Dewhirst’s speciality as an accountant is restructuring companies and a lot of his work has taken him abroad for long periods. “I worked in Saudi [Arabia] in 2012 in a listed construction business – 15,000 employees – that was bust as f***,” he told me. “I started writing out of boredom and stress relief and by the time I came home I had the draft completed. It was probably easier to write the book from a distance. It has been as much a journey of discovery for me about the club’s history as about my own emotional attachment with the football club. Muhammad reflected similarly when he was in the desert. The heat obviously has an effect on you. When I need a shrink, I can give him the book to save the cost of the first few get-to-know-you appointments.”

On his return, Dewhirst approached several mainstream publishers and got polite refusals. So he decided to self-publish, doing it his way, inviting subscribers to put in money upfront and get their name in the hardback edition. The book is richly illustrated, the best football memorabilia book I’ve seen devoted to just one club, with 344 pages and 1,050 images, which made Dewhirst have to price it at £30.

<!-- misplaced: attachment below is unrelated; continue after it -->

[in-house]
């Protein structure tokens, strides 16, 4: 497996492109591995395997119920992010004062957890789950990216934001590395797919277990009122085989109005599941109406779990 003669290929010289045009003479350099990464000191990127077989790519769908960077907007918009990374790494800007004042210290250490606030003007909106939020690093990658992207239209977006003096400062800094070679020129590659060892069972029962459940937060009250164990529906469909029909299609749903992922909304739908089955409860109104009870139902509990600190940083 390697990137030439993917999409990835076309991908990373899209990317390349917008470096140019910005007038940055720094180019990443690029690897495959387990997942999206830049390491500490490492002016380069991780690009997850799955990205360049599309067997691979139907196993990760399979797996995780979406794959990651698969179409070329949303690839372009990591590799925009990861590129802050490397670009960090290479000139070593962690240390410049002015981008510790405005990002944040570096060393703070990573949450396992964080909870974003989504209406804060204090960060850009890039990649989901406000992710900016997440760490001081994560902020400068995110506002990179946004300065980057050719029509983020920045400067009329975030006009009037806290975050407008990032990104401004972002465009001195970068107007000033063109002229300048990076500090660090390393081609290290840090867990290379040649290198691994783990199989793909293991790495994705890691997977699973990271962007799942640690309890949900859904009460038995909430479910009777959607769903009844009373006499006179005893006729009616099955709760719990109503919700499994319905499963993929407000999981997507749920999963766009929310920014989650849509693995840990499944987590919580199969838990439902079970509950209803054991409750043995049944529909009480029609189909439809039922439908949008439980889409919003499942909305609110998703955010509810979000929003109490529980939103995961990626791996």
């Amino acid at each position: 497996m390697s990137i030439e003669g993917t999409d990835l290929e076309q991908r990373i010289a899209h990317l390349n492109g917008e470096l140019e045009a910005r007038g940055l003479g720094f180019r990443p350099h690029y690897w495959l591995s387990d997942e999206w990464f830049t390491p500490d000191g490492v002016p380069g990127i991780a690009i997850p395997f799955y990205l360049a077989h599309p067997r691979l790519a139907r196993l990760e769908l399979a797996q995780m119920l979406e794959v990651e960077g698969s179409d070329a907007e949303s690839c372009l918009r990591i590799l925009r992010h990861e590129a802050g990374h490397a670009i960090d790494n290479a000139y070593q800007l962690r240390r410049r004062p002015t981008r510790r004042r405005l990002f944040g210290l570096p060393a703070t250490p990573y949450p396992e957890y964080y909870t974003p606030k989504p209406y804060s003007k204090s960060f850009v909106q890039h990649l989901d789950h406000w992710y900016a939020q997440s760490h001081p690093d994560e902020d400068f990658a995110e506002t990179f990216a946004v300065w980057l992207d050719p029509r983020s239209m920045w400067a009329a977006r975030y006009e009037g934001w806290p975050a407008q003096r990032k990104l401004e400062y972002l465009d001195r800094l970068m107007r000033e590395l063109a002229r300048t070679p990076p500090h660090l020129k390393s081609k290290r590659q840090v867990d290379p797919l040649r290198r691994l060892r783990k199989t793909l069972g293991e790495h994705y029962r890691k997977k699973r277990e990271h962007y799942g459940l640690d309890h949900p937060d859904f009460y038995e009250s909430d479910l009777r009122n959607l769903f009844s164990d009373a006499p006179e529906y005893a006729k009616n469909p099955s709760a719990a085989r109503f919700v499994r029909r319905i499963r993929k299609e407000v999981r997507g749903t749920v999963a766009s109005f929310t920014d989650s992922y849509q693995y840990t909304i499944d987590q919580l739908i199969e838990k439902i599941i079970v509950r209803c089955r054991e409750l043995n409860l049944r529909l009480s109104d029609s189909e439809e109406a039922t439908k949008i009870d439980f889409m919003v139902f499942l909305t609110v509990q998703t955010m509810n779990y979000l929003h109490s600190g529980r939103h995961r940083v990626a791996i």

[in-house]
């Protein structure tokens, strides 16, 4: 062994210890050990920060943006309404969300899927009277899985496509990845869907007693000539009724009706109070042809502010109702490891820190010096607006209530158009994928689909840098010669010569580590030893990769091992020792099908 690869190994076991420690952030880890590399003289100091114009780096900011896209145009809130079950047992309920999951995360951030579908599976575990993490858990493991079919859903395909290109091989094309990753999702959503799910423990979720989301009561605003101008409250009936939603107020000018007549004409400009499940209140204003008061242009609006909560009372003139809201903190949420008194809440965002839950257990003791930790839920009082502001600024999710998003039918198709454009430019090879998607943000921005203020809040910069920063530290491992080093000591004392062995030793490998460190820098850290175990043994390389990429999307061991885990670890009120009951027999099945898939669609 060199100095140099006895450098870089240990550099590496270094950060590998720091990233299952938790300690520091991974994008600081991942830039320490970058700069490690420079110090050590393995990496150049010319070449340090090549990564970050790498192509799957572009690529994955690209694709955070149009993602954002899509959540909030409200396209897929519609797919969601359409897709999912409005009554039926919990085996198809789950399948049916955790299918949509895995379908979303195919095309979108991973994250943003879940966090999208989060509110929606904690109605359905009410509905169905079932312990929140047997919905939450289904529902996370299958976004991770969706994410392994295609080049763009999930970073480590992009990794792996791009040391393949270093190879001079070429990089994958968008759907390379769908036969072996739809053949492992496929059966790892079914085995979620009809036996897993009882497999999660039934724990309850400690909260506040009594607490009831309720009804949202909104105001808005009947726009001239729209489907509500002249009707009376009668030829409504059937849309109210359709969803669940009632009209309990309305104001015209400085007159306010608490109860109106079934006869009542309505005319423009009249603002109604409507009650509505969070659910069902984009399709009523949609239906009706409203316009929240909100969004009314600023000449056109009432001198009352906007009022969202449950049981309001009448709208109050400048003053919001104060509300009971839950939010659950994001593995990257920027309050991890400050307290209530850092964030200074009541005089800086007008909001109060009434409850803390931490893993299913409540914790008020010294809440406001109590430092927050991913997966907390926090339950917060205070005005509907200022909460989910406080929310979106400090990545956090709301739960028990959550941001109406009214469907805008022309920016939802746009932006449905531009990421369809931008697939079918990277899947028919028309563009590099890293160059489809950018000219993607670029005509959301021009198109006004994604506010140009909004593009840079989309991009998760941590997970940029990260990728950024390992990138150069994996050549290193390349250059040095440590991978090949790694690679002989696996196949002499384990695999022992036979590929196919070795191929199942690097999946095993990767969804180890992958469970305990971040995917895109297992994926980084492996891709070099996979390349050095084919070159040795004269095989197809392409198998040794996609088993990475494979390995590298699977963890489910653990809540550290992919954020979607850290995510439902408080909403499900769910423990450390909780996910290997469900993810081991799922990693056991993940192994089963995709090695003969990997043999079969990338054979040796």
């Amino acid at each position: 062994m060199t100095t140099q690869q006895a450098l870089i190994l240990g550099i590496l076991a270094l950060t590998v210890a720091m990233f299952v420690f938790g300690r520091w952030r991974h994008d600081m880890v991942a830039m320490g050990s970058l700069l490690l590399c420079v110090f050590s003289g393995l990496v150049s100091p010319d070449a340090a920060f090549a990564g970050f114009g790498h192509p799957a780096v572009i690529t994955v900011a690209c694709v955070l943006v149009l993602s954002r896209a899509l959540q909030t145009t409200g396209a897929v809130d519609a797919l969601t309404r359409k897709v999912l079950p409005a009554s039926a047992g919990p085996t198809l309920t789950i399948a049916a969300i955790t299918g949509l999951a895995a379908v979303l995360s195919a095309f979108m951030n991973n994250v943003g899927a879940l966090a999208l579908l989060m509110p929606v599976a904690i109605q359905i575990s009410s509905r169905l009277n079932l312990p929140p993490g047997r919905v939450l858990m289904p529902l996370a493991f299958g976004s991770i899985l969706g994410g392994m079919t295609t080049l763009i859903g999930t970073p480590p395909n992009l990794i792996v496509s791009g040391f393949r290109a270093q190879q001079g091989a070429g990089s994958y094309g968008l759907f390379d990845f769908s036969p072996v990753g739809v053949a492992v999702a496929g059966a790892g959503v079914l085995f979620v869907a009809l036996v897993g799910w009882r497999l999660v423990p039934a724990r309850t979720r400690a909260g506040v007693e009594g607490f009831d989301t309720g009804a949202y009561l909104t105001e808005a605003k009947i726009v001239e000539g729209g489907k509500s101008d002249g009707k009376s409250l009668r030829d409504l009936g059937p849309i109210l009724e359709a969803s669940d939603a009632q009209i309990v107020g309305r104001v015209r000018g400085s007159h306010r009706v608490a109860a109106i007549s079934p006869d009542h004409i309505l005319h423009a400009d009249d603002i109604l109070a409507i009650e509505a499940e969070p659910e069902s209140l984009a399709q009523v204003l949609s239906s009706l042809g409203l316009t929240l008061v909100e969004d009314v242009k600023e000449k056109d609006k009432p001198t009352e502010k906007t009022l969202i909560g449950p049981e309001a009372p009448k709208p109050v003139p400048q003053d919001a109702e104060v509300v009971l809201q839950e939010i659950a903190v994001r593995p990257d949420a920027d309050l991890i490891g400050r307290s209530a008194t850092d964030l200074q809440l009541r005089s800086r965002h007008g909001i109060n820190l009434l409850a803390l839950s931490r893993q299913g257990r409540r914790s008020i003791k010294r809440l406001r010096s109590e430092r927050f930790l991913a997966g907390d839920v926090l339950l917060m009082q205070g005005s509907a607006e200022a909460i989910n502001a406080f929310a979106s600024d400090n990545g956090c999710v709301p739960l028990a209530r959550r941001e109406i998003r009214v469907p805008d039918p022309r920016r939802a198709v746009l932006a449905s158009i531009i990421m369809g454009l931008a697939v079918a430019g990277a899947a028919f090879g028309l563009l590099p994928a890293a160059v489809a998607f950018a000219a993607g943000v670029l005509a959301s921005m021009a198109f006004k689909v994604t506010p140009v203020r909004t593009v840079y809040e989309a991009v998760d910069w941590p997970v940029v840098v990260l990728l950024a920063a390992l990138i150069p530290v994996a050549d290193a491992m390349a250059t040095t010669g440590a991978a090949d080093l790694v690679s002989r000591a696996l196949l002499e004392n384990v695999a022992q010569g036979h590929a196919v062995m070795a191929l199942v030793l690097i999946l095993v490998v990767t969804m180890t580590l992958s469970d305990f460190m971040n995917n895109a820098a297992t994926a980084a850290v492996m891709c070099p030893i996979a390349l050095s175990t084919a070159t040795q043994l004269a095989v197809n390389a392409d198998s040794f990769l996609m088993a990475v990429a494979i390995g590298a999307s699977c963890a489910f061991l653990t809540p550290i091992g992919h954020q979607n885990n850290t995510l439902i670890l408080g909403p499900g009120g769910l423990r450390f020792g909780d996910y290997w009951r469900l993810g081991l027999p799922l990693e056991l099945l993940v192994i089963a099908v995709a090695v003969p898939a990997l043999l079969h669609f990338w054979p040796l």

“A lot of money for a place like Bradford,” he went on. “Ultimately those who will chunter about paying £30 will also chunter about paying £15, so I decided not even to waste my time trying to appeal to people who are not going to recognise value.”

He was a bit coy about what it cost him to produce but from various clues I guess about £20,000. He had a good Christmas and is well on the way to selling 1,000 copies. If he reaches that, he’ll be in profit – all of which he intends to give to the Bradford Burns Unit.

“It has been a gamble, a cock-on-the-block moment in my life,” he said. “But I am a firm believer that products with passion tend to be more appealing than those without. Football is about passion. So, too, are football memories.